The Housing Inflation Storm

Housing inflation is forming the core of current consumer price increases, and here’s why it matters to real estate investors.


Main Takeaway: Housing inflation is sticky and means that until we see a major injection of rental and housing supply hit the market, this core component of inflation will remain elevated. Although price decelerations are already occurring, the persistent supply shortage will keep us from a deep crash in the market.

Story: Shelter costs make up about a third of the Consumer Price Index (CPI). For homeowners, the cost of housing in the CPI is called the Owners Equivalent Rent of Residences (OER), which shows, on average, how much someone would pay if they had to rent a home like their own. For renters, the cost of rent and utilities are used to measure shelter. Further, other sectors of the economy affect shelter costs such as commodities like lumber.

The reality is that shelter costs remain persistently high and are lagging indicators which means it will take time before they come back to reality. Here are the latest shelter numbers from the U.S. Bureau of Labor and Statistics:

In all, housing inflation is a significant component of the Fed’s calculus on interest rates. The problem is, these measures are lagging. And, according to the Federal Reserve Bank of Philadelphia, the primary solution is increasing supply. However, this is not something the Fed can solve. Federal, state, and local governments must encourage more building if we are hoping for any reprieve in shelter inflation. According to the bank:

Perhaps the most effective reform to incentivize affordable home building would be to revisit zoning laws. In many communities across the country, zoning laws prohibit the construction of multifamily units. Seattle, for instance, is largely zoned for single-family homes. This has undeniably produced a city full of quiet, charming neighborhoods, and one can certainly understand some local resistance to loosening zoning. 

As we’ve discussed, decision-makers are wising up to the reality that zoning changes are critical to improving the housing supply. Here are a few examples:

  • Oregon — Portland upzoned most of its city allowing for 2-4 units on what were previously single-family lots. Planners now estimate that this will add 4,000 new units over the next 15 years.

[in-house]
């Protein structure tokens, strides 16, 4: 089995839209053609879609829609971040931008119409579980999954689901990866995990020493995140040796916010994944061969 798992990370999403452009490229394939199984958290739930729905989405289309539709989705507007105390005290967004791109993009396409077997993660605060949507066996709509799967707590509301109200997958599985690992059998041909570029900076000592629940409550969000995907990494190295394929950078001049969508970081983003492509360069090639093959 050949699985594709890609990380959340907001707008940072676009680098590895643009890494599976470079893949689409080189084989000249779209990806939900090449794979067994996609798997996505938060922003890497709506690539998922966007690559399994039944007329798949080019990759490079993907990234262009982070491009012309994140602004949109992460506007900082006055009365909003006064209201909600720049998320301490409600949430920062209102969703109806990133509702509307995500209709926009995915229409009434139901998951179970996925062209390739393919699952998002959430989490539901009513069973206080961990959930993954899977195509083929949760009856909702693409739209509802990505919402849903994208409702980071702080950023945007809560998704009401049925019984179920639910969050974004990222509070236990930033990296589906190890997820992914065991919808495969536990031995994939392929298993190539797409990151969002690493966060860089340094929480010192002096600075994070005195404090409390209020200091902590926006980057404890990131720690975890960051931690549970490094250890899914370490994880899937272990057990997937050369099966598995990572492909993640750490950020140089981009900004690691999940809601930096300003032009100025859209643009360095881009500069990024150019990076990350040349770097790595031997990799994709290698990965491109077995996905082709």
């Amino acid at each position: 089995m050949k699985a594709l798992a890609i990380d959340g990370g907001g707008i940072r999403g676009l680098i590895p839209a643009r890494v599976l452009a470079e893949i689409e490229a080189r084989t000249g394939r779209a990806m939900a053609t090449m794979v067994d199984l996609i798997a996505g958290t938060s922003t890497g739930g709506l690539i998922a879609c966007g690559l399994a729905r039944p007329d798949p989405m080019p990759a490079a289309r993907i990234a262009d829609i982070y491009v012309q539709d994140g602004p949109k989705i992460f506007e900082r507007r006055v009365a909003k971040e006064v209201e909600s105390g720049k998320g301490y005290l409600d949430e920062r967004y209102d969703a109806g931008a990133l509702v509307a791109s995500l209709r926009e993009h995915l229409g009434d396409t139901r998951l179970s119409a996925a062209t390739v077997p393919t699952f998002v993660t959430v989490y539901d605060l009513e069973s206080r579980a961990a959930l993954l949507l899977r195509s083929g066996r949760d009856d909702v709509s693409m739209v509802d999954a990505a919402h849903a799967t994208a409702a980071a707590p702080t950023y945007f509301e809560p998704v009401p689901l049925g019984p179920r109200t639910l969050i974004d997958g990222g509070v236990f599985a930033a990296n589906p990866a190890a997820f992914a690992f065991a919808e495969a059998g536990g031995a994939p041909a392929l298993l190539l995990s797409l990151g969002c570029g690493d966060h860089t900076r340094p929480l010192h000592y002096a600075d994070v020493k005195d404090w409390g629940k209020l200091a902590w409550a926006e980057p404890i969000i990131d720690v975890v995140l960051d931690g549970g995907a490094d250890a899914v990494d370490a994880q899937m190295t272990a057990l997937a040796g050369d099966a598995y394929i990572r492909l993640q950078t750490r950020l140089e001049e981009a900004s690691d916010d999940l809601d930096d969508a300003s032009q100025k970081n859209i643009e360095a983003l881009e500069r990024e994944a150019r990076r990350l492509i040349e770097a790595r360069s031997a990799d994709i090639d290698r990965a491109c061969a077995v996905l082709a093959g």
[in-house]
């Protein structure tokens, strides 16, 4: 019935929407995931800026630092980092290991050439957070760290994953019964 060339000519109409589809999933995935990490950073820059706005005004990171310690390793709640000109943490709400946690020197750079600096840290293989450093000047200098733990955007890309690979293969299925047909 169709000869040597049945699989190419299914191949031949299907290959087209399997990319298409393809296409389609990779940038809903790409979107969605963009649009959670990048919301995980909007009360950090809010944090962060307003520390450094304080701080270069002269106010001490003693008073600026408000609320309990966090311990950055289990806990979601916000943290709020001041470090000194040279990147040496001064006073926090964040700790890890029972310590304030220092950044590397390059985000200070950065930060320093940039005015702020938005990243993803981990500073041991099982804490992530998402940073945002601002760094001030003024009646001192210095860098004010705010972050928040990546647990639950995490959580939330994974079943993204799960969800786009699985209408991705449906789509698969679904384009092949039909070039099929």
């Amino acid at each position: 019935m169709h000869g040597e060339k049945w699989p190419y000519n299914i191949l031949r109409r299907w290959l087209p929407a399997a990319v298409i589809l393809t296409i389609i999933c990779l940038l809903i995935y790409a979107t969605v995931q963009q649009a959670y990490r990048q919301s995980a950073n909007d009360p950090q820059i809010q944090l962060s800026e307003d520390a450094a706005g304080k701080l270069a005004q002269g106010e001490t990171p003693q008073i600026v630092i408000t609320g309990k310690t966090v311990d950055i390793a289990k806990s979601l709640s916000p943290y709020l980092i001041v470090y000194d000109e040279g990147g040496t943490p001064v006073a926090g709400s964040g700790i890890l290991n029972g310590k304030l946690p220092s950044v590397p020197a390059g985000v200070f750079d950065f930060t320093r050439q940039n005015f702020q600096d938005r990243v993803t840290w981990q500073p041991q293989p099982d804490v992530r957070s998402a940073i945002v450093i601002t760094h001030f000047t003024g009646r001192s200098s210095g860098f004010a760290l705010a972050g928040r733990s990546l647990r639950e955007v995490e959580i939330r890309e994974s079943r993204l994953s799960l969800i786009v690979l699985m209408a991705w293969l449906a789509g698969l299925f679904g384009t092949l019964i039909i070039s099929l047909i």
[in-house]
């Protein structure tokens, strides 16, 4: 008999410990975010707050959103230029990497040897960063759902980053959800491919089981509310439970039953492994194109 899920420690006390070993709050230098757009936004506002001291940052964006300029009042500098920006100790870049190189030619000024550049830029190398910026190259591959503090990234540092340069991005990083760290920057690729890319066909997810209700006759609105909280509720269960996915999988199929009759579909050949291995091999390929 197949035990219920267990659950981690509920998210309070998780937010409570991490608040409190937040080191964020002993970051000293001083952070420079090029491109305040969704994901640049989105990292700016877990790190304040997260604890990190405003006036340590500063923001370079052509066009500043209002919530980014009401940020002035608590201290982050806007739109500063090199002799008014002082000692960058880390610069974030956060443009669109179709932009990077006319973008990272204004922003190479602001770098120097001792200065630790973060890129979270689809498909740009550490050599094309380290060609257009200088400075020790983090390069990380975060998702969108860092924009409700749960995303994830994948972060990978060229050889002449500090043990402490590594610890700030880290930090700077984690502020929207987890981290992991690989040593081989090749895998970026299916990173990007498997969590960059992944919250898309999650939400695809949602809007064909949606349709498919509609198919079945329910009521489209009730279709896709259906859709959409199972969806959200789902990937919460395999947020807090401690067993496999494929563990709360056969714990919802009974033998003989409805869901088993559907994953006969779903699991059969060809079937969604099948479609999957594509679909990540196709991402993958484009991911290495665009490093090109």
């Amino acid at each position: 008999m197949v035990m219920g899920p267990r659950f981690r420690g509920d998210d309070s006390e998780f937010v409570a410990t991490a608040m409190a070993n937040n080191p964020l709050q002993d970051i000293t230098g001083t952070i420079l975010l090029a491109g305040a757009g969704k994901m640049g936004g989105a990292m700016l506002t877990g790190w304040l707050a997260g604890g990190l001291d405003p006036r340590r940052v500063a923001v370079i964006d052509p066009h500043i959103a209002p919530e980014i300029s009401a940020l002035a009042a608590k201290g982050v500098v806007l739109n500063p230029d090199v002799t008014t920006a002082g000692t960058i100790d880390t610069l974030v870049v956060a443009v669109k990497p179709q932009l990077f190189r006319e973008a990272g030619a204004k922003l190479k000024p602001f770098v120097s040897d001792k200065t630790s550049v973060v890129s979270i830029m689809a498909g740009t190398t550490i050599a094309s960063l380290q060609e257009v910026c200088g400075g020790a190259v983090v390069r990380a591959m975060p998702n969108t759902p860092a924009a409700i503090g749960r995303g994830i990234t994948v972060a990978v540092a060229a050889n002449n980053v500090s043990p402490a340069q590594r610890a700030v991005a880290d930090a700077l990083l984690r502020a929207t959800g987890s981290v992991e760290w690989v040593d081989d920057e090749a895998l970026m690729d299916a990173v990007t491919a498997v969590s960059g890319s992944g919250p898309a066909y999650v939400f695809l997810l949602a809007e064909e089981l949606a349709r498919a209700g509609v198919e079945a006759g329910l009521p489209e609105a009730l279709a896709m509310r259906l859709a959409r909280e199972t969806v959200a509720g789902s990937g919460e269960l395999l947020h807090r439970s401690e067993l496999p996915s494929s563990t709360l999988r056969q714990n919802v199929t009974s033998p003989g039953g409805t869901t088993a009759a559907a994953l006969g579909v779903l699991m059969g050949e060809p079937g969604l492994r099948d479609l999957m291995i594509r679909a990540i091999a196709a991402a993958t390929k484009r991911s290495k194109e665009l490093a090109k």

• California — SB9 was passed last year in the state allowing for almost all R1 zoned lots to now, by legal right, have up to 4 units on them under certain guidelines. That is, a single-family home can now be converted into a triplex for instance without having to go through time-consuming and expensive rezoning applications.
  • New Hampshire — The state legislature is debating a bill that would allow, by right, single-family homes and lots to subdivide up to four units. This basically overrides existing single-family zoning in what is typically called ‘inclusionary zoning’. 
  • Florida — Gainesville became the first city in the state to ban “exclusionary zoning” which only allows for one building on one lot. This paves the way for lighter densification in the form of ADUs, duplexes, and triplexes.

Further, in May, the White House released its new Biden-Harris Administration Housing Supply Action Plan aimed at helping improve the supply gap. The plan, among other initiatives, aims to “reward jurisdictions that have reformed zoning and land-use policies with more grants.” And more jurisdictions will follow suit.

This issue here is that until supply eases, shelter costs will remain elevated, supporting high inflation numbers. Exacerbating the supply crunch is that many homeowners have a low 30-year fixed, that they obtained over the last decade. With such a low rate, the incentive to move or sell is highly diminished, taking much-needed supply off the market. This will be particularly painful for first-time homebuyers who will be increasingly forced to rent.

Indeed, according to Christopher Rugaber of the Associated Press:

Yet prices for services — particularly rents and housing costs — are remaining persistently high and will likely take much longer to come down…But the government’s measure tracks all rent payments — not just those for new leases — and most of them don’t change from month to month. Economists say it could be a year or longer before the declines in new leases feed through to government data.

This push to rentals will also keep supply tight on that side of the market, and until the feedback loop on new construction catches up with demand, expect housing inflation to remain elevated for the foreseeable future.

Housing Inflation Storm: Expert Take

“High housing inflation is a macroeconomic problem; money spent on housing is money not spent on education, durable goods, or meals out. And shelter inflation will eventually degrade the economic performance for the most costly areas as well. There is already evidence that the most expensive metro areas are not achieving their full economic potential because millions of would-be participants simply can’t afford to live there.” — Patrick T. Harker, President and Chief Executive Officer of the Federal Reserve Bank of Philadelphia

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